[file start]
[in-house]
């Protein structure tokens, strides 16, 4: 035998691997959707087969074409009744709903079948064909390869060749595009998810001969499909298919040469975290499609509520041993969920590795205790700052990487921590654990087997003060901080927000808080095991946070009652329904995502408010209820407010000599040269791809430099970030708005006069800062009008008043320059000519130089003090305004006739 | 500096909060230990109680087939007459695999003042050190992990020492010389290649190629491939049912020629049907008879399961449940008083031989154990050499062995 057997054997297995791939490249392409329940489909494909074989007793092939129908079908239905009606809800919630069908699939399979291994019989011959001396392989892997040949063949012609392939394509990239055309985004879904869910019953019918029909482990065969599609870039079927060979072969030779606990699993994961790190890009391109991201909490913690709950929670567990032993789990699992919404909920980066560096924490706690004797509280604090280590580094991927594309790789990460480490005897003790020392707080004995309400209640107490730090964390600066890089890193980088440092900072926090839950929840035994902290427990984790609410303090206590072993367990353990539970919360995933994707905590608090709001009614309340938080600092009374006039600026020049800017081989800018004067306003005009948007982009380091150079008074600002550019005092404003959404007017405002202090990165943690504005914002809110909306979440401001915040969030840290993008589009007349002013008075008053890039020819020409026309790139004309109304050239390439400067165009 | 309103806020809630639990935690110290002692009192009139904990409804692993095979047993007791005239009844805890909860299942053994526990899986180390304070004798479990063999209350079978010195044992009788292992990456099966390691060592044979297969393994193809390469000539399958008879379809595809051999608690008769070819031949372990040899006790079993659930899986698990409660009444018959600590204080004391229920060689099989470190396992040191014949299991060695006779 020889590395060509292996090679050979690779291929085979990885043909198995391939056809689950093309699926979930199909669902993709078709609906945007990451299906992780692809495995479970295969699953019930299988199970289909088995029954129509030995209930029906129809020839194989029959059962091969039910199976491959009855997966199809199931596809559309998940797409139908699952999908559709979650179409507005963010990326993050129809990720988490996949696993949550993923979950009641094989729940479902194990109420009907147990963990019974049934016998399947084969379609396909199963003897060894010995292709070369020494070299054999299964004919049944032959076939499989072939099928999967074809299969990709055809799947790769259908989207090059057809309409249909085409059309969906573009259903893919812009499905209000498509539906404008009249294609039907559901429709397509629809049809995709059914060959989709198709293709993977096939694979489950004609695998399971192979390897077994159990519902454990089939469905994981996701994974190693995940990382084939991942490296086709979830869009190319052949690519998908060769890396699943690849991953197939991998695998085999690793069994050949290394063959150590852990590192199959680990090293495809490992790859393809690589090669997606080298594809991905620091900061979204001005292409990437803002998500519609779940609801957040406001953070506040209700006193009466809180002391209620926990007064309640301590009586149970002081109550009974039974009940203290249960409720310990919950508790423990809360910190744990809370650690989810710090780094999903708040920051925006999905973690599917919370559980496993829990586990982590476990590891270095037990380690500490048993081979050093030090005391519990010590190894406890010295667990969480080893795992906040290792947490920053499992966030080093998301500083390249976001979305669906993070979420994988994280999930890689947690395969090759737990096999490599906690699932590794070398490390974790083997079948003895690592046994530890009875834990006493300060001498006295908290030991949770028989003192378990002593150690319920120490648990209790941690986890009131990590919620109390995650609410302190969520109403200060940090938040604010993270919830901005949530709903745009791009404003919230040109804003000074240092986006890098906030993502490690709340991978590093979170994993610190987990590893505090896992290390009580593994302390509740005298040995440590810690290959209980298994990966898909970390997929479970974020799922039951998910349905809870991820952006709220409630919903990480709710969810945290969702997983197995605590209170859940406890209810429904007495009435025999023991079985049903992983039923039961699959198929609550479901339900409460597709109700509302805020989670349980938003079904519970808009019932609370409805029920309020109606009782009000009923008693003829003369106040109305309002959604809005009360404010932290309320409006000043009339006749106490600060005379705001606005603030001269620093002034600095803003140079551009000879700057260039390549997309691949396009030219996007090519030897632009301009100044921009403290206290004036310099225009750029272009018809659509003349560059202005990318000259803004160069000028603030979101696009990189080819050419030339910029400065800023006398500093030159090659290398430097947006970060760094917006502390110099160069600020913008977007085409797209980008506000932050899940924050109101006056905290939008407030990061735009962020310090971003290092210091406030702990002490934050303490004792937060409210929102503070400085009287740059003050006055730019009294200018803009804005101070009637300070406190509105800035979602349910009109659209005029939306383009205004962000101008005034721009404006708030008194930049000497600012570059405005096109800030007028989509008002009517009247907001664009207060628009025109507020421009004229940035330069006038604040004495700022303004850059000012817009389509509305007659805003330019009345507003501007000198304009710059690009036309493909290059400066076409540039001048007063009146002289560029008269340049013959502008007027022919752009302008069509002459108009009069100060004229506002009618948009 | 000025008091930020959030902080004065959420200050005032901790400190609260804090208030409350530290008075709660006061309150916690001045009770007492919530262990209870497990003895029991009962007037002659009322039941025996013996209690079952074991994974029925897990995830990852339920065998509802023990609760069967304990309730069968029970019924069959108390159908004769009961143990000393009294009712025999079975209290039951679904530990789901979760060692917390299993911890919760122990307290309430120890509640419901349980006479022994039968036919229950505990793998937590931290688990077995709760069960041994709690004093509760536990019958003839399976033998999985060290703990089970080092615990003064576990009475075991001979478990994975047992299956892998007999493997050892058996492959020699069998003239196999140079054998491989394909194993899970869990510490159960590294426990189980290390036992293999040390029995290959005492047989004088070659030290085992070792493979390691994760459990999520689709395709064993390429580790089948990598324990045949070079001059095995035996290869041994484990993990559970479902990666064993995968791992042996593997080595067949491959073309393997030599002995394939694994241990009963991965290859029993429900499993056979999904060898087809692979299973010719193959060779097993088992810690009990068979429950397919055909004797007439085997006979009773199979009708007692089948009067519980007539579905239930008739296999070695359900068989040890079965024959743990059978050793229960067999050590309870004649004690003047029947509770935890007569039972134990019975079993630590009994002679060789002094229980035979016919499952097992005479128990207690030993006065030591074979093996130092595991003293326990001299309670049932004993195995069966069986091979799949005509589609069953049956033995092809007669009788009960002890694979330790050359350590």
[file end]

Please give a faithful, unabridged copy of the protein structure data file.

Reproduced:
[in-house]
């Protein structure tokens, strides 16, 4: 035998691997959707087969074409009744709903079948064909390869060749595009998810001969499909298919040469975290499609509520041993969920590795205790700052990487921590654990087997003060901080927000808080095991946070009652329904995502408010209820407010000599040269791809430099970030708005006069800062009008008043320059000519130089003090305004006739 | 500096909060230990109680087939007459695999003042050190992990020492010389290649190629491939049912020629049907008879399961449940008083031989154990050499062995 057997054997297995791939490249392409329940489909494909074989007793092939129908079908239905009606809800919630069908699939399979291994019989011959001396392989892997040949063949012609392939394509990239055309985004879904869910019953019918029909482990065969599609870039079927060979072969030779606990699993994961790190890009391109991201909490913690709950929670567990032993789990699992919404909920980066560096924490706690004797509280604090280590580094991927594309790789990460480490005897003790020392707080004995309400209640107490730090964390600066890089890193980088440092900072926090839950929840035994902290427990984790609410303090206590072993367990353990539970919360995933994707905590608090709001009614309340938080600092009374006039600026020049800017081989800018004067306003005009948007982009380091150079008074600002550019005092404003959404007017405002202090990165943690504005914002809110909306979440401001915040969030840290993008589009007349002013008075008053890039020819020409026309790139004309109304050239390439400067165009 | 309103806020809630639990935690110290002692009192009139904990409804692993095979047993007791005239009844805890909860299942053994526990899986180390304070004798479990063999209350079978010195044992009788292992990456099966390691060592044979297969393994193809390469000539399958008879379809595809051999608690008769070819031949372990040899006790079993659930899986698990409660009444018959600590204080004391229920060689099989470190396992040191014949299991060695006779 020889590395060509292996090679050979690779291929085979990885043909198995391939056809689950093309699926979930199909669902993709078709609906945007990451299906992780692809495995479970295969699953019930299988199970289909088995029954129509030995209930029906129809020839194989029959059962091969039910199976491959009855997966199809199931596809559309998940797409139908699952999908559709979650179409507005963010990326993050129809990720988490996949696993949550993923979950009641094989729940479902194990109420009907147990963990019974049934016998399947084969379609396909199963003897060894010995292709070369020494070299054999299964004919049944032959076939499989072939099928999967074809299969990709055809799947790769259908989207090059057809309409249909085409059309969906573009259903893919812009499905209000498509539906404008009249294609039907559901429709397509629809049809995709059914060959989709198709293709993977096939694979489950004609695998399971192979390897077994159990519902454990089939469905994981996701994974190693995940990382084939991942490296086709979830869009190319052949690519998908060769890396699943690849991953197939991998695998085999690793069994050949290394063959150590852990590192199959680990090293495809490992790859393809690589090669997606080298594809991905620091900061979204001005292409990437803002998500519609779940609801957040406001953070506040209700006193009466809180002391209620926990007064309640301590009586149970002081109550009974039974009940203290249960409720310990919950508790423990809360910190744990809370650690989810710090780094999903708040920051925006999905973690599917919370559980496993829990586990982590476990590891270095037990380690500490048993081979050093030090005391519990010590190894406890010295667990969480080893795992906040290792947490920053499992966030080093998301500083390249976001979305669906993070979420994988994280999930890689947690395969090759737990096999490599906690699932590794070398490390974790083997079948003895690592046994530890009875834990006493300060001498006295908290030991949770028989003192378990002593150690319920120490648990209790941690986890009131990590919620109390995650609410302190969520109403200060940090938040604010993270919830901005949530709903745009791009404003919230040109804003000074240092986006890098906030993502490690709340991978590093979170994993610190987990590893505090896992290390009580593994302390509740005298040995440590810690290959209980298994990966898909970390997929479970974020799922039951998910349905809870991820952006709220409630919903990480709710969810945290969702997983197995605590209170859940406890209810429904007495009435025999023991079985049903992983039923039961699959198929609550479901339900409460597709109700509302805020989670349980938003079904519970808009019932609370409805029920309020109606009782009000009923008693003829003369106040109305309002959604809005009360404010932290309320409006000043009339006749106490600060005379705001606005603030001269620093002034600095803003140079551009000879700057260039390549997309691949396009030219996007090519030897632009301009100044921009403290206290004036310099225009750029272009018809659509003349560059202005990318000259803004160069000028603030979101696009990189080819050419030339910029400065800023006398500093030159090659290398430097947006970060760094917006502390110099160069600020913008977007085409797209980008506000932050899940924050109101006056905290939008407030990061735009962020310090971003290092210091406030702990002490934050303490004792937060409210929102503070400085009287740059003050006055730019009294200018803009804005101070009637300070406190509105800035979602349910009109659209005029939306383009205004962000101008005034721009404006708030008194930049000497600012570059405005096109800030007028989509008002009517009247907001664009207060628009025109507020421009004229940035330069006038604040004495700022303004850059000012817009389509509305007659805003330019009345507003501007000198304009710059690009036309493909290059400066076409540039001048007063009146002289560029008269340049013959502008007027022919752009302008069509002459108009009069100060004229506002009618948009 | 000025008091930020959030902080004065959420200050005032901790400190609260804090208030409350530290008075709660006061309150916690001045009770007492919530262990209870497990003895029991009962007037002659009322039941025996013996209690079952074991994974029925897990995830990852339920065998509802023990609760069967304990309730069968029970019924069959108390159908004769009961143990000393009294009712025999079975209290039951679904530990789901979760060692917390299993911890919760122990307290309430120890509640419901349980006479022994039968036919229950505990793998937590931290688990077995709760069960041994709690004093509760536990019958003839399976033998999985060290703990089970080092615990003064576990009475075991001979478990994975047992299956892998007999493997050892058996492959020699069998003239196999140079054998491989394909194993899970869990510490159960590294426990189980290390036992293999040390029995290959005492047989004088070659030290085992070792493979390691994760459990999520689709395709064993390429580790089948990598324990045949070079001059095995035996290869041994484990993990559970479902990666064993995968791992042996593997080595067949491959073309393997030599002995394939694994241990009963991965290859029993429900499993056979999904060898087809692979299973010719193959060779097993088992810690009990068979429950397919055909004797007439085997006979009773199979009708007692089948009067519980007539579905239930008739296999070695359900068989040890079965024959743990059978050793229960067999050590309870004649004690003047029947509770935890007569039972134990019975079993630590009994002679060789002094229980035979016919499952097992005479128990207690030993006065030591074979093996130092595991003293326990001299309670049932004993195995069966069986091979799949005509589609069953049956033995092809007669009788009960002890694979330790050359350590």